Taken from Spiritual Appropriation As Sexual Violence by Andrea Smith
… Indian communities are flooded with people who want to know more about them- New Agers looking for quick spiritual enlightenment, anthropologists eager to capture “an authentic culture thought to be rapidly and inevitably disappearing,” and Christians eager to engage in interreligious dialogue. How one evaluates these attempts to understand and “know” Indians involves in large part how one analyzes the primary causes of the oppression of Native peoples. Many people- Native and non-Native alike- believe that the primary problem Native peoples face from the dominant society is ignorance. That is, non-Indians oppress Indians because they are ignorant about Native cultures. By this reasoning, if only non-Indians knew more about Indians, they would be nicer to them. Thus, even if attempts to “know” more about Indians are problematic, we can assume that at least these attempts are a step in the right direction.
Without wanting to fashion too simplistic a dualism, I suggest that the primary reason for the continuing genocide of Native peoples has less to do with ignorance and more to do with material conditions. Non-Indians oppress Indians because Indians occupy land and hold resources in this country are on Indian land. The United States cannot stop oppressing Indian people without fundamentally challenging its hegemonic position or multicultural capitalist operations. If we frame genocide from a materialist perspective, then we have to rethink our analysis of non-Native ignorance about Native cultures. This ignorance becomes a willful ignorance in which non-Natives ten to selectively and opportunistically draw knowledge about what they think is Indian, largely because it is in their economic interests to do so. To authentically understand and represent Native peoples would demand, first of all, a reappraisal of non-Native , colonialistic attitudes of entitlement to indigenous lands. Without such a reappraisal, most efforts to “know” Indians will be necessarily less than benevolent in their intent and in their effects.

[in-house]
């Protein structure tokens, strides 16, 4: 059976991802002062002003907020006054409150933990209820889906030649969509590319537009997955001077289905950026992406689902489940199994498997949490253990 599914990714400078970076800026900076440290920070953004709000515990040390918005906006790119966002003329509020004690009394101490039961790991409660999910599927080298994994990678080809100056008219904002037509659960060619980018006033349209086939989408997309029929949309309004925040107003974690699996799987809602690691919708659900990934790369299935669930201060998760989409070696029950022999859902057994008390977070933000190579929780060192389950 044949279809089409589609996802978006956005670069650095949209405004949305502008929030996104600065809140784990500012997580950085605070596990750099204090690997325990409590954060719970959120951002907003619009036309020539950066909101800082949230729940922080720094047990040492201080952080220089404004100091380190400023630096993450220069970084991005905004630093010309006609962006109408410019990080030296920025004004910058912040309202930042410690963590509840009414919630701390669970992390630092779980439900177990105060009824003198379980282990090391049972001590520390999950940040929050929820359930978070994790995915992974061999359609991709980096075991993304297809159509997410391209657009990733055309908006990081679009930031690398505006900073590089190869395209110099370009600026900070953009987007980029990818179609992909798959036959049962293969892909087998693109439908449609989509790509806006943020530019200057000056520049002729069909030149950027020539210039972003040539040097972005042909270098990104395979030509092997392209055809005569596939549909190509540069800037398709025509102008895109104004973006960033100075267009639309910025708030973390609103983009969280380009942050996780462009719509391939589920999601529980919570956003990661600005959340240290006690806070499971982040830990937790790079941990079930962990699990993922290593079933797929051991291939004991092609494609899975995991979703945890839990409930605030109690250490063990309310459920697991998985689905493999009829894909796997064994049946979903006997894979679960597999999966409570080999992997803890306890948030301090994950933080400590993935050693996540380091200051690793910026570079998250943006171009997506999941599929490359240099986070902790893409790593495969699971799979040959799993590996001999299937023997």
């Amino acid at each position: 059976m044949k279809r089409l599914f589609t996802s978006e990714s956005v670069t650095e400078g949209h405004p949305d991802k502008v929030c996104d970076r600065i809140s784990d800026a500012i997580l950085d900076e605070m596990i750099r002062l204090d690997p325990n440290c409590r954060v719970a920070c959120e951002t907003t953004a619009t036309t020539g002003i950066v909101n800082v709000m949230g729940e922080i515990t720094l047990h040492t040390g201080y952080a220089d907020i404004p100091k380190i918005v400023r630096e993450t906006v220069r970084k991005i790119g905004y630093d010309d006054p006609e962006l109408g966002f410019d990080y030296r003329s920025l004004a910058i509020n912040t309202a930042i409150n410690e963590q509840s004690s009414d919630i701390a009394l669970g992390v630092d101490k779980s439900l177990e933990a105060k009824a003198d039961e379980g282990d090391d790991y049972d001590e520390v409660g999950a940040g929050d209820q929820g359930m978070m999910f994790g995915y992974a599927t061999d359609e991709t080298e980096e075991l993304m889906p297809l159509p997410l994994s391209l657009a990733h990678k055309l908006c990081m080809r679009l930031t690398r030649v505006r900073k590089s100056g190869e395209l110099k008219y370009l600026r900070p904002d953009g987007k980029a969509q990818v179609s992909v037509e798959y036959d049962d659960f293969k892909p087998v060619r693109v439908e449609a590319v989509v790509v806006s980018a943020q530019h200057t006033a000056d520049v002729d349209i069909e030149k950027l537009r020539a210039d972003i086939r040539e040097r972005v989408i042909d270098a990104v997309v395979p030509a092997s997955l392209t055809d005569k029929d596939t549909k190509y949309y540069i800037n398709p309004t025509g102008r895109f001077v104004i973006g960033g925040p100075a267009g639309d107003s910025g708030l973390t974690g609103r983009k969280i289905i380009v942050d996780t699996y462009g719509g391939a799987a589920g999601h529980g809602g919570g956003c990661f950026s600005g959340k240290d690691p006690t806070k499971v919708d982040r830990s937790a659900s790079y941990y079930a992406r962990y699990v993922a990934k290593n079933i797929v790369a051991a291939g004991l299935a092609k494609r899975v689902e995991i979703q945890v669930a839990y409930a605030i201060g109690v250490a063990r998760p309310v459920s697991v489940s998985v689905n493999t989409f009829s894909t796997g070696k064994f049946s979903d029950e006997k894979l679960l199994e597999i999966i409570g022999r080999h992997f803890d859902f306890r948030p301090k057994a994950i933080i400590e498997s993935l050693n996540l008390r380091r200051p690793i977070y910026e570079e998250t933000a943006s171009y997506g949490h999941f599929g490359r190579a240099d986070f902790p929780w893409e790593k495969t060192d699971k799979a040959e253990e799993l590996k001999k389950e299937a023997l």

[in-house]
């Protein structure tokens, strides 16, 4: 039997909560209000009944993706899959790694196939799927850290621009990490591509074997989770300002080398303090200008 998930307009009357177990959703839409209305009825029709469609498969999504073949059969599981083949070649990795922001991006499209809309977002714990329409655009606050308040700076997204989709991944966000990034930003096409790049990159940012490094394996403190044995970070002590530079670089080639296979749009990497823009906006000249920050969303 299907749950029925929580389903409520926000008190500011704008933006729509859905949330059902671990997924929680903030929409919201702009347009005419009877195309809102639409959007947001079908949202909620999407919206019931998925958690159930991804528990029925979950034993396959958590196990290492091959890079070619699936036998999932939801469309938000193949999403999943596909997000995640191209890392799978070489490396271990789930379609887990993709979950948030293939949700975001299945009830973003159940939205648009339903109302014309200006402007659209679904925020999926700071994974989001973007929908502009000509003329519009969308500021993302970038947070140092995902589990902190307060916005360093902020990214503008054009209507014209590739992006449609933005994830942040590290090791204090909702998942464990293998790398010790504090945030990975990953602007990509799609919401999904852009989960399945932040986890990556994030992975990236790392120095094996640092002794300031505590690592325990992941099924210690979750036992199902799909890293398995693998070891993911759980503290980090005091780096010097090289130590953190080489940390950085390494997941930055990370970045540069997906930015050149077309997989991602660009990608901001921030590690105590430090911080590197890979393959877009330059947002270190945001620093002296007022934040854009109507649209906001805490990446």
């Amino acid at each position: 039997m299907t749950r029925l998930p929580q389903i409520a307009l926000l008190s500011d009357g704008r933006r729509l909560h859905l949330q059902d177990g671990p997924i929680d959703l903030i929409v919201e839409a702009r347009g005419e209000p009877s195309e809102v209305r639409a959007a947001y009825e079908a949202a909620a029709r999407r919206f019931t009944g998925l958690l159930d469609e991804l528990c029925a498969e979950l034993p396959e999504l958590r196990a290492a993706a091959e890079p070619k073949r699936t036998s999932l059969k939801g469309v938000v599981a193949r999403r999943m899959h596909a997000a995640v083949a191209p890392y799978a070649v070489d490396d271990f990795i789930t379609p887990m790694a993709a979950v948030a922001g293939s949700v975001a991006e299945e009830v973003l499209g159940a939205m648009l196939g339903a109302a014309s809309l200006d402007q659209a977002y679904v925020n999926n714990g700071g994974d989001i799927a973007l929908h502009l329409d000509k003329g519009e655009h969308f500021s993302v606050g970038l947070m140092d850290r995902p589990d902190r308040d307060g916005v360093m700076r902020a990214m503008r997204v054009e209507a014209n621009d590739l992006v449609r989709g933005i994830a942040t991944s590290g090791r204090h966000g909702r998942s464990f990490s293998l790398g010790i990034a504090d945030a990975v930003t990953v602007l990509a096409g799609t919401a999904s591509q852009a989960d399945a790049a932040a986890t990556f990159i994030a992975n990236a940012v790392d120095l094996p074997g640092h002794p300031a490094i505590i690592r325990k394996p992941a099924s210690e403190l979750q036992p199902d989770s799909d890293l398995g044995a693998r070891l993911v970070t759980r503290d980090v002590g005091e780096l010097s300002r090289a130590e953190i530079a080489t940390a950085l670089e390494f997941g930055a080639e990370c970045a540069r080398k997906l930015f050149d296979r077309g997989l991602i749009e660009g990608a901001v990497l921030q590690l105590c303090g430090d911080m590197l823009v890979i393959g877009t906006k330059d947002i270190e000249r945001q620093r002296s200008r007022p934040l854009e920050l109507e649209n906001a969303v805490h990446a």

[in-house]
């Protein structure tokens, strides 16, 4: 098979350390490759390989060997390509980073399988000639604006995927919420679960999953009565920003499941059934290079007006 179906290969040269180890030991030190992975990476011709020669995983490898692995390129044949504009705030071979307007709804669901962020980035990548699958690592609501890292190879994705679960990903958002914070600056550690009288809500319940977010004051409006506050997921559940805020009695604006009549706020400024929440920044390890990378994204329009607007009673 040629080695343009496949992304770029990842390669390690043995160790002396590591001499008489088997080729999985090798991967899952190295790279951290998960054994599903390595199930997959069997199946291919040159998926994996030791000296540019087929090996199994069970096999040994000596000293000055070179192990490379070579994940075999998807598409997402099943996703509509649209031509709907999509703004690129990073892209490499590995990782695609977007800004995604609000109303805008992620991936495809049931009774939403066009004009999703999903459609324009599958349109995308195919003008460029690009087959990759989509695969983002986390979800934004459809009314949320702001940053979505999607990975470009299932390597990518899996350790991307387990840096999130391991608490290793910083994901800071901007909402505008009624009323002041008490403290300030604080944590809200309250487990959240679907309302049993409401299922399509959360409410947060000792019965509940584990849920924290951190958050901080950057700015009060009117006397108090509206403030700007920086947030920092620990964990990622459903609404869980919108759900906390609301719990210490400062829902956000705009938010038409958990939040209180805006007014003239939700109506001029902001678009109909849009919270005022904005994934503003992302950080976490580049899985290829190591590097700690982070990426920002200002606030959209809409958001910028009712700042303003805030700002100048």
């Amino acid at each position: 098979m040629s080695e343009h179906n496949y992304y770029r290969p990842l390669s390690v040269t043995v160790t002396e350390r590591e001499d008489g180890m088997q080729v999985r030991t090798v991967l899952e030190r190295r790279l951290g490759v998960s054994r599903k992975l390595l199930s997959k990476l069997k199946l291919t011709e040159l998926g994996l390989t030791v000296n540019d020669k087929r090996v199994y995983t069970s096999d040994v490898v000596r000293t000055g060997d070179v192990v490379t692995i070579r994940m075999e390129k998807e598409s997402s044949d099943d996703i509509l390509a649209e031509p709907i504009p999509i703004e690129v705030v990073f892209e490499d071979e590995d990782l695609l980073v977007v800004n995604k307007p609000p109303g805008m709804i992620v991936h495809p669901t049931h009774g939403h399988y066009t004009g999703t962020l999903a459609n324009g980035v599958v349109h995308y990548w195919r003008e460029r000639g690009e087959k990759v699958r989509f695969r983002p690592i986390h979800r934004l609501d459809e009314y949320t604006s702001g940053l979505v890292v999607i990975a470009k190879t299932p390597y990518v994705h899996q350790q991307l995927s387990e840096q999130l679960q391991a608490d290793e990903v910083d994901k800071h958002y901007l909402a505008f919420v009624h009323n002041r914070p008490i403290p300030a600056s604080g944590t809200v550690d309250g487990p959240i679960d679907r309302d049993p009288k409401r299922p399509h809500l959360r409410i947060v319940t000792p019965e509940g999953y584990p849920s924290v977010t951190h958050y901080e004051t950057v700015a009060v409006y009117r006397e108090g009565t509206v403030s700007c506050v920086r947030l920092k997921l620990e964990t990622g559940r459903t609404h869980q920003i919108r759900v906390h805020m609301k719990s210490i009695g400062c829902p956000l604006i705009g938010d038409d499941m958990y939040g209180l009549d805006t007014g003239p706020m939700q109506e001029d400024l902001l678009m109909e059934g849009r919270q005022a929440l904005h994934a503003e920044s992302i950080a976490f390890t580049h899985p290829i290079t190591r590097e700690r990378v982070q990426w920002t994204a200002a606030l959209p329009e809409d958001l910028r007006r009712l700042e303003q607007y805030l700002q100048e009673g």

Native spiritualites are land based- they generally cannot exist without the and from which they originate. When Native peoples fight for cultural/spiritual preservation, they are ultimately fighting for the land base which grounds their spirituality and culture. For this reasons, Native religions do not generally proselytize and are generally seen by Native peoples as relevant only to the particular land base from which they originate, they are not necessarily applicable to peoples coming from different land bases. In addition, as many scholars have noted, Native religions are practice based- rather than belief-centered. Christianity is generally defined by belief in a certain set of doctrinal principles (about Jesus, the Bible, and so on). Evangelical Christianity, for instance, holds that one is “saved” when one professes belief in Jesus Christ as one’s Lord and Savior. Native traditions, by contrast are practice centered, that is, what is of primary importance is not so much the ability to articulate belief in a certain set of doctrines but rather taking part in he spiritual practice of one’s community. Thus, for instance, it may be more important hat a ceremony be done correctly than it is for everyone in that ceremony to know exactly why everything must be done a certain way. Vine Deloria (Dakota) notes that, in a Native context, religion is “a way of life” rather than “a matter of proper exposition of doctrines.” Even if Christians do not have access to church, they continue to be Christians as long as they believe in Jesus. Native spiritualities, by contrast, may die if the people do not practice the ceremonies, even if the people continue to believe in their power.
Native communities argue that Native peoples cannot be alienated from their land without cultural genocide. This argument underpins many sacred sites court cases, although usually to no avail. Most of the court rulings on sacred sites of not recognize this difference between belief and practice-centered traditions or the significance of land-based spiritualites. For example, in Fools Crow v. Gallet (1983), the Supreme Court ruled against the Lakota who were trying to halt the development of additional tourist facilities. It ruled that this tourism was not an infringement on Indian religious freedom because, although it would hinder the ability of Lakota to practice their beliefs, it id not force them to relinquish the beliefs themselves. For the Lakota, however, stopping the practice of traditional beliefs destroys the belief systems. Consequently, for the Lakota and Native nations in general, cultural genocide is the result when Native land bases are not protected.
However, to disconnect Native spirituality practices from their land bases is to undermine Native peoples’ claim that the protection of the land base is integral to their survival and hence is to undermine their claim to sovereignty. Disconnecting Native spirituality from its land base is prevalent in a wide variety of practices of cultural and spiritual appropriation, from New Agers claiming to be Indian in former life to Christians adopting Native spiritual forms to further their missionary efforts. The implication is that anyone can practice Indian spirituality anywhere, and hence there is no need to protect the specific Native communities and their lands that are the basis of these spiritual practices.